I hear what others say when they site competition as a deterrent to teamwork. Its hard to watch others benefit unjustly from the sweat of your brow. As great as that pain may be teamwork is also your best defense against the credit stealer and one of the greatest accelerators of career growth. I have been working remote for 8+ years. At first I was going into an office in Atlanta but working with a team in Dallas then I started working from home with both the team in Dallas and a second in Atlanta. With so little face time day to day it would be easy to be trapped by a credit thief. However, if you pick up your phone, give people the answers they need and show up and help with their problems you can dilute any single persons attacks against you. As you go along you discover not everyone is an unconscionable so and so. Develop relationships with the good guys. They're out there and they will appreciate you as much as you do them. I can't tell you how much I've learned from the many good people I've met in the workplace. I've got the scars from the knives in my back too but I get fewer and fewer the more people I help. At the end of the day what pays me most is what develops my skills the most and that happens quickest with the input of other people searching for excellence. Cheers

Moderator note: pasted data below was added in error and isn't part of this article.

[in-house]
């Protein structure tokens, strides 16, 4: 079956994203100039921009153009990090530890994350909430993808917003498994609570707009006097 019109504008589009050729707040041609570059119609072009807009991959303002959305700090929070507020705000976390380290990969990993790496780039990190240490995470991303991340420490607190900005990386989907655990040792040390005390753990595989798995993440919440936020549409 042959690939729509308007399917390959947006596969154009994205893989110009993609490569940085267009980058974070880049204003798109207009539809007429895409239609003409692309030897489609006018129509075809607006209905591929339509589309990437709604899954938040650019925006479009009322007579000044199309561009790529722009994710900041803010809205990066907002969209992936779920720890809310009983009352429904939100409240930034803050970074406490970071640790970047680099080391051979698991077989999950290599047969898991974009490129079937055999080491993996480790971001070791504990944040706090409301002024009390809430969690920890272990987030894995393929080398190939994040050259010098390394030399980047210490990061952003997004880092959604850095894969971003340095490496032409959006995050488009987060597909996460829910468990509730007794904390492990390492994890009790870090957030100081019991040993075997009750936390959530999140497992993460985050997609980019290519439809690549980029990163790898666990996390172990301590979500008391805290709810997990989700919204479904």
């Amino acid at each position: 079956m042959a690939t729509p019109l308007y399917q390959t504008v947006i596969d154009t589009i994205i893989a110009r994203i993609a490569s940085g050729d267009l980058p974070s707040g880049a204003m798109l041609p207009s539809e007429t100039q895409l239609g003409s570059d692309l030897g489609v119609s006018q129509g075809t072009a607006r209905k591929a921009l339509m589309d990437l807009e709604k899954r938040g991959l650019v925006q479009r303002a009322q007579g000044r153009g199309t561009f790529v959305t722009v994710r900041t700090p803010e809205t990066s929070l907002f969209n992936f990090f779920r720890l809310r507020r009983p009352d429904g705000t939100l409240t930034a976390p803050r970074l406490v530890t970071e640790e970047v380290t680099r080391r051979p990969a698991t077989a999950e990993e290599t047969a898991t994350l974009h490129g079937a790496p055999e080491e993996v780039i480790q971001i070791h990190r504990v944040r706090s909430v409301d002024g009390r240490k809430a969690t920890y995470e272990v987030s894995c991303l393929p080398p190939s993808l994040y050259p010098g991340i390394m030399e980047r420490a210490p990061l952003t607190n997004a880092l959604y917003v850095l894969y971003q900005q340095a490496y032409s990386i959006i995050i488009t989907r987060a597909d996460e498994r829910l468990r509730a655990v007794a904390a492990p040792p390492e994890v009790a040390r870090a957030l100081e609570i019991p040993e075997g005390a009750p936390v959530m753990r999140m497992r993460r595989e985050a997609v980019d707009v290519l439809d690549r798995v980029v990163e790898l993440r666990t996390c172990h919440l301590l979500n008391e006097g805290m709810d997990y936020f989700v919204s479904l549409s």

PanamaPat
PanamaPat

My best work experience was when a department I worked in tested a new style of management with the staff. The client oriented staff worked as a team discussing, then confronting issues and resolving them, and developing new offerings to the clients; which generated revenue for our department, rather than being only an expense to the company, as it had been in the past. It was hugely successful and the company was more profitable. Clients received better service and gave us many referrals within a short period of time. Everyone excelled because management got out of the way and let us show them what was possible!

TheAZAngel
TheAZAngel

I firmly believe that if there is team work, it would build a stronger company but where I work, there are those that don't see it as such. I recently experienced a situation where the words "What is my obligation to help you?" were spoken to me from a team member. I was highly offended when one of the core values of the company is supposedly teamwork but I guess he must have missed that memo.

wunderdojo
wunderdojo